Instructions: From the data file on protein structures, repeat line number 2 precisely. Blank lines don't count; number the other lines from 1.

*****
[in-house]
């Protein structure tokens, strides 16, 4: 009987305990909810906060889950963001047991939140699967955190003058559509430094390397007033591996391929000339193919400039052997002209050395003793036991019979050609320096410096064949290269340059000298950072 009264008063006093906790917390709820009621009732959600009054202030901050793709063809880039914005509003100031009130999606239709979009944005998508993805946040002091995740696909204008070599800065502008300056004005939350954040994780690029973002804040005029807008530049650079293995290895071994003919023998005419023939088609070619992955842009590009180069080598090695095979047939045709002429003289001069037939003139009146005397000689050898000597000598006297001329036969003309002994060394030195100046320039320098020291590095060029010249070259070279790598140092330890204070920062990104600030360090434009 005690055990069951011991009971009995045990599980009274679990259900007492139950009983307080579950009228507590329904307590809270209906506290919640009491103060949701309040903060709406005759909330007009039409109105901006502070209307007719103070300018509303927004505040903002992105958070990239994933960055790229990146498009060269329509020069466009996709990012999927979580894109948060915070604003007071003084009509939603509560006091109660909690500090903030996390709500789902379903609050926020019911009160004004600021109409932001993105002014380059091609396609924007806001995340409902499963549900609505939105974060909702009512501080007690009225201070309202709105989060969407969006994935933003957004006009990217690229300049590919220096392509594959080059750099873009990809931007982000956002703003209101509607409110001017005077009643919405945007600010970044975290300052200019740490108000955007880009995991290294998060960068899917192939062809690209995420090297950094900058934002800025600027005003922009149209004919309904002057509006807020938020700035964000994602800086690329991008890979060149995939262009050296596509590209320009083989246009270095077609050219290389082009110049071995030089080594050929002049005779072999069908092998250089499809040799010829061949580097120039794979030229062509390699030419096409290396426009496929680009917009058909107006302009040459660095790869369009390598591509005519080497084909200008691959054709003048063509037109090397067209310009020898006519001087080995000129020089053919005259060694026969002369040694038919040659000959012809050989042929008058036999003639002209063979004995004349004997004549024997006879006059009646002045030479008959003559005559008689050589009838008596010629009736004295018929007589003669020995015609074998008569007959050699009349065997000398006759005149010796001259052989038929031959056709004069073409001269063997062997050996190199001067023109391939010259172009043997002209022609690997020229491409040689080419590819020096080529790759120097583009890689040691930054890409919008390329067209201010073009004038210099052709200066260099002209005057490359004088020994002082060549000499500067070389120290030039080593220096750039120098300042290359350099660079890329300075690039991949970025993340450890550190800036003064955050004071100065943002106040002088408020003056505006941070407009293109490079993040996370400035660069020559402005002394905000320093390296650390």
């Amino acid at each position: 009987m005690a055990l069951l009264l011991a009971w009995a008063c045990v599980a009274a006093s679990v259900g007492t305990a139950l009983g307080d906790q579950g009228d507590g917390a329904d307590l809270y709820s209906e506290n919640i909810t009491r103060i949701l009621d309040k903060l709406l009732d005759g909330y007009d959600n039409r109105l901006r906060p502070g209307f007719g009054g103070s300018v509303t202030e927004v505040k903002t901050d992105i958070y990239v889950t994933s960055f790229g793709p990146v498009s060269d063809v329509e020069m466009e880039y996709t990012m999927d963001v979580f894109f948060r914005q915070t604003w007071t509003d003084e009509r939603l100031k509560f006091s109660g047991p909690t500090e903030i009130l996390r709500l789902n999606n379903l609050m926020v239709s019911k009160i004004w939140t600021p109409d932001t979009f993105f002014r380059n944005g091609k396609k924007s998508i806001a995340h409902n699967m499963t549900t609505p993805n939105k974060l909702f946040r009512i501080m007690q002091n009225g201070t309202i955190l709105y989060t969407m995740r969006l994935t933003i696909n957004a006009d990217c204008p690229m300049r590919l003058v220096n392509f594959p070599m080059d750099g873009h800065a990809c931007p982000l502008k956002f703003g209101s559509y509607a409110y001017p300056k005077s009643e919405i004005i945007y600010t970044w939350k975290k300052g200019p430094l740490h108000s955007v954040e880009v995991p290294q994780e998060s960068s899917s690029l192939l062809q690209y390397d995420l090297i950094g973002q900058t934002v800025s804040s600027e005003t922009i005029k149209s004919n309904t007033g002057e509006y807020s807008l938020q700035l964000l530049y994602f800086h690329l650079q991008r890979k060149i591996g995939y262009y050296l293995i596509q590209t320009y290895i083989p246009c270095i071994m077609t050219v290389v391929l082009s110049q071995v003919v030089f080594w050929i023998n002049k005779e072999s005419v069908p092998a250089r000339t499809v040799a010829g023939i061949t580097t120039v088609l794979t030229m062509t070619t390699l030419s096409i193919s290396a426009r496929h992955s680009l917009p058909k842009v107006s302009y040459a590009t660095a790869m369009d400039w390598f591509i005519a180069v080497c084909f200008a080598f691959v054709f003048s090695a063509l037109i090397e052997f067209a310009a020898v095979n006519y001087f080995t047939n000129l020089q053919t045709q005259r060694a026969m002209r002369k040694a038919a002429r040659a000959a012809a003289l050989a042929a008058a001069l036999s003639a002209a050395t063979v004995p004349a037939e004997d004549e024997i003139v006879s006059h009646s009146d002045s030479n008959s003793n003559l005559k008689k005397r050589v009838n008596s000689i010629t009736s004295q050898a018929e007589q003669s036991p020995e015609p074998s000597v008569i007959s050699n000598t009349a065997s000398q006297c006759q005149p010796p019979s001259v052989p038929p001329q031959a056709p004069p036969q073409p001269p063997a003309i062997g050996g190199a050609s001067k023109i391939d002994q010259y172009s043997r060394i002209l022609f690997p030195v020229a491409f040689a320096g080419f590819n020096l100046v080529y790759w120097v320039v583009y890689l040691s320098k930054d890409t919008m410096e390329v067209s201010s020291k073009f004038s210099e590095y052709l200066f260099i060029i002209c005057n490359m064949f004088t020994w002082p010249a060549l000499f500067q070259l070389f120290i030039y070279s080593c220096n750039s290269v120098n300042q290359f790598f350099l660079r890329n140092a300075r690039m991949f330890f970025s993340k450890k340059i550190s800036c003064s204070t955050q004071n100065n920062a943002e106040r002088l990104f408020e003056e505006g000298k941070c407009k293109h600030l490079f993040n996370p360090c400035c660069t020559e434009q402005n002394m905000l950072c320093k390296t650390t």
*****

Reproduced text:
């Protein structure tokens, strides 16, 4: 009987305990909810906060889950963001047991939140699967955190003058559509430094390397007033591996391929000339193919400039052997002209050395003793036991019979050609320096410096064949290269340059000298950072 009264008063006093906790917390709820009621009732959600009054202030901050793709063809880039914005509003100031009130999606239709979009944005998508993805946040002091995740696909204008070599800065502008300056004005939350954040994780690029973002804040005029807008530049650079293995290895071994003919023998005419023939088609070619992955842009590009180069080598090695095979047939045709002429003289001069037939003139009146005397000689050898000597000598006297001329036969003309002994060394030195100046320039320098020291590095060029010249070259070279790598140092330890204070920062990104600030360090434009 005690055990069951011991009971009995045990599980009274679990259900007492139950009983307080579950009228507590329904307590809270209906506290919640009491103060949701309040903060709406005759909330007009039409109105901006502070209307007719103070300018509303927004505040903002992105958070990239994933960055790229990146498009060269329509020069466009996709990012999927979580894109948060915070604003007071003084009509939603509560006091109660909690500090903030996390709500789902379903609050926020019911009160004004600021109409932001993105002014380059091609396609924007806001995340409902499963549900609505939105974060909702009512501080007690009225201070309202709105989060969407969006994935933003957004006009990217690229300049590919220096392509594959080059750099873009990809931007982000956002703003209101509607409110001017005077009643919405945007600010970044975290300052200019740490108000955007880009995991290294998060960068899917192939062809690209995420090297950094900058934002800025600027005003922009149209004919309904002057509006807020938020700035964000994602800086690329991008890979060149995939262009050296596509590209320009083989246009270095077609050219290389082009110049071995030089080594050929002049005779072999069908092998250089499809040799010829061949580097120039794979030229062509390699030419096409290396426009496929680009917009058909107006302009040459660095790869369009390598591509005519080497084909200008691959054709003048063509037109090397067209310009020898006519001087080995000129020089053919005259060694026969002369040694038919040659000959012809050989042929008058036999003639002209063979004995004349004997004549024997006879006059009646002045030479008959003559005559008689050589009838008596010629009736004295018929007589003669020995015609074998008569007959050699009349065997000398006759005149010796001259052989038929031959056709004069073409001269063997062997050996190199001067023109391939010259172009043997002209022609690997020229491409040689080419590819020096080529790759120097583009890689040691930054890409919008390329067209201010073009004038210099052709200066260099002209005057490359004088020994002082060549000499500067070389120290030039080593220096750039120098300042290359350099660079890329300075690039991949970025993340450890550190800036003064955050004071100065943002106040002088408020003056505006941070407009293109490079993040996370400035660069020559402005002394905000320093390296650390």